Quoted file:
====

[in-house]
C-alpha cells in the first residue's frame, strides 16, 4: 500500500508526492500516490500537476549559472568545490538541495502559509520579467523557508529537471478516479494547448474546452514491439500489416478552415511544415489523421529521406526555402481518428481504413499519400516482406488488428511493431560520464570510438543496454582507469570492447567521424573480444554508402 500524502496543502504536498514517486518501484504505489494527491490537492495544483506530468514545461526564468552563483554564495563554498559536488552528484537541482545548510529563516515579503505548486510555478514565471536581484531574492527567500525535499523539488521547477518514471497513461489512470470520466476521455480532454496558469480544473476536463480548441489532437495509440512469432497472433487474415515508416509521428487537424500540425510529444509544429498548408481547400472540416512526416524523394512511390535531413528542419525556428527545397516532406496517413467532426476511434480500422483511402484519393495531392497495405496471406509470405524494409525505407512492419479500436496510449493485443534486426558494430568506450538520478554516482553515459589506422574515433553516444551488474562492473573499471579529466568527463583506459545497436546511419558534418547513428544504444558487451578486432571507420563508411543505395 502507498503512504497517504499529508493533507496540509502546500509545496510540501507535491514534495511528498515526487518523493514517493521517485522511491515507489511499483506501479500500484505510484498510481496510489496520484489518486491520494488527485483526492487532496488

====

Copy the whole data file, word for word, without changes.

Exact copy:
[in-house]
C-alpha cells in the first residue's frame, strides 16, 4: 500500500508526492500516490500537476549559472568545490538541495502559509520579467523557508529537471478516479494547448474546452514491439500489416478552415511544415489523421529521406526555402481518428481504413499519400516482406488488428511493431560520464570510438543496454582507469570492447567521424573480444554508402 500524502496543502504536498514517486518501484504505489494527491490537492495544483506530468514545461526564468552563483554564495563554498559536488552528484537541482545548510529563516515579503505548486510555478514565471536581484531574492527567500525535499523539488521547477518514471497513461489512470470520466476521455480532454496558469480544473476536463480548441489532437495509440512469432497472433487474415515508416509521428487537424500540425510529444509544429498548408481547400472540416512526416524523394512511390535531413528542419525556428527545397516532406496517413467532426476511434480500422483511402484519393495531392497495405496471406509470405524494409525505407512492419479500436496510449493485443534486426558494430568506450538520478554516482553515459589506422574515433553516444551488474562492473573499471579529466568527463583506459545497436546511419558534418547513428544504444558487451578486432571507420563508411543505395 502507498503512504497517504499529508493533507496540509502546500509545496510540501507535491514534495511528498515526487518523493514517493521517485522511491515507489511499483506501479500500484505510484498510481496510489496520484489518486491520494488527485483526492487532496488